by Keith E. Edwards
I don’t call myself a feminist. It’s not because I don’t value, support, and aspire to feminist aims and goals; I do. I don’t call myself a feminist for two reasons. First, I’m mindful of a history of men appropriating feminist and women’s movements for their own benefit and credit. Second, I am troubled by those from dominant groups who self-identify as allies in general and feminists specifically. As a man, my privilege blinds me to so much of my own socialized and internalized sexism that in spite of my best intentions, I can never be sure if I’m effective in my efforts to support feminist aims. I’d rather individuals who experience sexism and identify as feminists determine who is (and if I am) an effective ally. In the meantime, I aspire to be an ally and feminist. When those who experience systemic sexism call me a feminist, I take it as an enormous compliment.
Feminism is not anti-man, rather it is anti-patriarchy (hooks, 2004). That is a BIG difference. Battle of the Sexes was a crappy show on MTV, not a solution to the very real problems facing people of all genders. Continue reading Why Feminism Is In My Best Interest As a Man
by Craig Bidiman
I’ve had a few interesting interactions with men over the last two years during my insurgence into the realm of studying and advocating for healthier masculinities. One topic that constantly arises is feminism.
Feminism is an interesting topic in the masculinities realm because I have found that some men are quite resistant to identify as a feminist.
Feminism—simply put—is advocating for gender equity. For all.
And men—simply put—are not good at sharing. At all.
Even though men are often not good at sharing, I have faith we can share feminist dialogue with each other. Yet, in order be effective, I have found that the conversation must go through three distinct steps. Continue reading Three Simple Steps for Men to Engage Resistant Men in Feminist Dialogue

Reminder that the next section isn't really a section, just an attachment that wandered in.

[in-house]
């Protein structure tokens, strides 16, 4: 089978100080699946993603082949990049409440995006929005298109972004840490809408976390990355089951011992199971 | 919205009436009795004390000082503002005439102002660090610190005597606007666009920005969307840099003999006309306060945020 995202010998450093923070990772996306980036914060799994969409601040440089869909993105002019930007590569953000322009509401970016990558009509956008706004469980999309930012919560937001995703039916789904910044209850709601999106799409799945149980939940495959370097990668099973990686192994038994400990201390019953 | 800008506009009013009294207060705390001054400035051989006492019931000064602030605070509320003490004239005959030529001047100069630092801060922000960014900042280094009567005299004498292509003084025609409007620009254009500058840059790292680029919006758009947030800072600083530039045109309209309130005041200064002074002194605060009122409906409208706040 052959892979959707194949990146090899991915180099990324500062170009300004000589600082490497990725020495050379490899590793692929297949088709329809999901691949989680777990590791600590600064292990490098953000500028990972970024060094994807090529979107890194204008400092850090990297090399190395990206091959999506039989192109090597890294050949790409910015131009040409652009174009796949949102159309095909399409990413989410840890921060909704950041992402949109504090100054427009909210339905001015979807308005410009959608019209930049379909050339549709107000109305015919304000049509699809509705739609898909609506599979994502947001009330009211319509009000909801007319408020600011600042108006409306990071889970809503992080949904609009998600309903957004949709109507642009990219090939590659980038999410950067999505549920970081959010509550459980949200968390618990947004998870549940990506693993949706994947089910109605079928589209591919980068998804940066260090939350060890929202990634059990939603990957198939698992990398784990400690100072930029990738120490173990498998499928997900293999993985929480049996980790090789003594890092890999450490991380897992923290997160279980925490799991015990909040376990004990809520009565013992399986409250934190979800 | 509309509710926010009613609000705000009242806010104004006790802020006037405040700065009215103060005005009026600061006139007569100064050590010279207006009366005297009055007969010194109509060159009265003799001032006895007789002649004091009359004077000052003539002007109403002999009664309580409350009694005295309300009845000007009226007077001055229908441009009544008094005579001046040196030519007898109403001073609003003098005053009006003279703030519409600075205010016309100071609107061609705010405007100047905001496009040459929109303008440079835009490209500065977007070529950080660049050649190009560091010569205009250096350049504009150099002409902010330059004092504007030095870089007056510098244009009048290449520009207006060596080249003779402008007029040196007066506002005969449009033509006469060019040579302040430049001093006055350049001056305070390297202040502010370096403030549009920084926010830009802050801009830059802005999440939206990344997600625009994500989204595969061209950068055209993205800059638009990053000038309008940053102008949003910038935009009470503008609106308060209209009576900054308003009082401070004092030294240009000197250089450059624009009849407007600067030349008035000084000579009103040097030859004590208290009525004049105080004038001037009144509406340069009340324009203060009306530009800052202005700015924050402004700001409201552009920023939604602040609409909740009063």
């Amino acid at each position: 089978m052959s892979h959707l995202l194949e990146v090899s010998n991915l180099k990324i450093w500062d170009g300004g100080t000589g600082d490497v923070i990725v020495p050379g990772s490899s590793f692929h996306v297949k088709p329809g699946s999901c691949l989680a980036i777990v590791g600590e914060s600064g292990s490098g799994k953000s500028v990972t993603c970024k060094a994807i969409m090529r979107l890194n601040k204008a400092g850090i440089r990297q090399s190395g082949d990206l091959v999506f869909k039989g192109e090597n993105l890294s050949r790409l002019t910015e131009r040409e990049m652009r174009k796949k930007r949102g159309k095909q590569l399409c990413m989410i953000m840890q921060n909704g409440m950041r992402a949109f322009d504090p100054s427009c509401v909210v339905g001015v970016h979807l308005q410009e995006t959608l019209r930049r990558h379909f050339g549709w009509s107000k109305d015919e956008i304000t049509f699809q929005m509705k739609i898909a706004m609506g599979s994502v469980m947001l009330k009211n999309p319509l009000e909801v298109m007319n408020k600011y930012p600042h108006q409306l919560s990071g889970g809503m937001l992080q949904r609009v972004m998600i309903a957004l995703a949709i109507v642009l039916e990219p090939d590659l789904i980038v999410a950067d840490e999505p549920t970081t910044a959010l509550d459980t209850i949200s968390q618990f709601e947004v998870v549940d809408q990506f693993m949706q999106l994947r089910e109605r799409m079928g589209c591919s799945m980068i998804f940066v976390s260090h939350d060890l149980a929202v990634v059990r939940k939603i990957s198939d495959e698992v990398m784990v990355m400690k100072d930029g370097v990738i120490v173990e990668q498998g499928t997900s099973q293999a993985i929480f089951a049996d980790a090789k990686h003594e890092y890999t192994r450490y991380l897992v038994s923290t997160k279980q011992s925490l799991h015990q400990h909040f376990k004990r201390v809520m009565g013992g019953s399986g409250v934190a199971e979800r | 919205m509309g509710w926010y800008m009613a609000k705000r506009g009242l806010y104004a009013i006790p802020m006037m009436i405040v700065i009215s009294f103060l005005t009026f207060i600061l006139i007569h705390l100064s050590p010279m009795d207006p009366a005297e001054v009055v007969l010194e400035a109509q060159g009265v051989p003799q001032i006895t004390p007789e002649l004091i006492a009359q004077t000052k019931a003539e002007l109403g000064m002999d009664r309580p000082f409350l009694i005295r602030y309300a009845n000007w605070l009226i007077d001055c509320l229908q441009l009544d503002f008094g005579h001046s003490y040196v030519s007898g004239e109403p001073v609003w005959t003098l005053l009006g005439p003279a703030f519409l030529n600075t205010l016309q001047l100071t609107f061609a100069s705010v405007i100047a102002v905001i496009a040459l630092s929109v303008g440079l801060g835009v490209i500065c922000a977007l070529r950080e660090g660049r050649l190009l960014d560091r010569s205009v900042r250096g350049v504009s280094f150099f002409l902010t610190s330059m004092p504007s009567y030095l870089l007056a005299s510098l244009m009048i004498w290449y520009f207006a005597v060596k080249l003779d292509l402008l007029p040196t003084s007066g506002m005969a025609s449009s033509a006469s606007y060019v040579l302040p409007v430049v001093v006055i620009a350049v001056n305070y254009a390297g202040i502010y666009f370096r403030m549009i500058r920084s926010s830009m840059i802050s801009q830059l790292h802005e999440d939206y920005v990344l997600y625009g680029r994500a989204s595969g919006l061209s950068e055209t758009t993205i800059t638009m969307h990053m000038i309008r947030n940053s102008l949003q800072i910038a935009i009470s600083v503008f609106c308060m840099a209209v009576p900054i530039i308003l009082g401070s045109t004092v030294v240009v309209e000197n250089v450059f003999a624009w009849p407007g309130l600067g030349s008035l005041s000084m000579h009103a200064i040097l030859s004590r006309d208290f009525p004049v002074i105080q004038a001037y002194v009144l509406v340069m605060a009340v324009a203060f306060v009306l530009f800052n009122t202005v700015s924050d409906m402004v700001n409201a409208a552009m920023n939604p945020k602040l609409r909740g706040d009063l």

by Sean Eddington
John McCarroll, writer for Sherights, asserts, “men are given a privileged place in the feminist movement, one where they are praised for simply not being terrible and their much-vaunted power remains intact.” I have become acutely aware of this privilege that comes with the status of the “Feminist Man” within the feminist movement. There is a level of added admiration, adoration, and even legitimacy. It’s as if healthy expressions of emotions, supporting and advocating for women’s rights and equity, and working, etc., gives me an edge or makes me more worthy of the “feminist” label (either self-ascribed or prescribed to me by my feminist sisters). (Spoiler alert: It doesn’t.) I still struggle with biases and recognize that there is much more work to be done. Self-work is one piece, but creating an activist narrative and moving beyond knowledge-sharing is still a real struggle for me.
Continue reading Digging Deeper: Men Doing Feminist Work
by Zebulun Davenport
I am new to social media. I joined Twitter in January, 2014 and in this short time, I’ve made several observations. Candidly, I read a lot of good information and I generally appreciate the content. But, what I would really love to see is somebody say is “I read this Tweet, blog, or article and it made a difference for me.” Consequently, I have changed my thoughts my words and my actions.
So, I opted to write for the #SAFeminist blog because, I see this as a space for dialogue and discussion. Discussions of which I want to be a contributing member, not just a passive reader/observer.
Let me begin by contextualizing this for you, I am the son of a feminist; when being a feminist (in the 50s-60s) was not popular or “in vogue.” Continue reading An Open Letter to Twitter & #SAFeminist Activists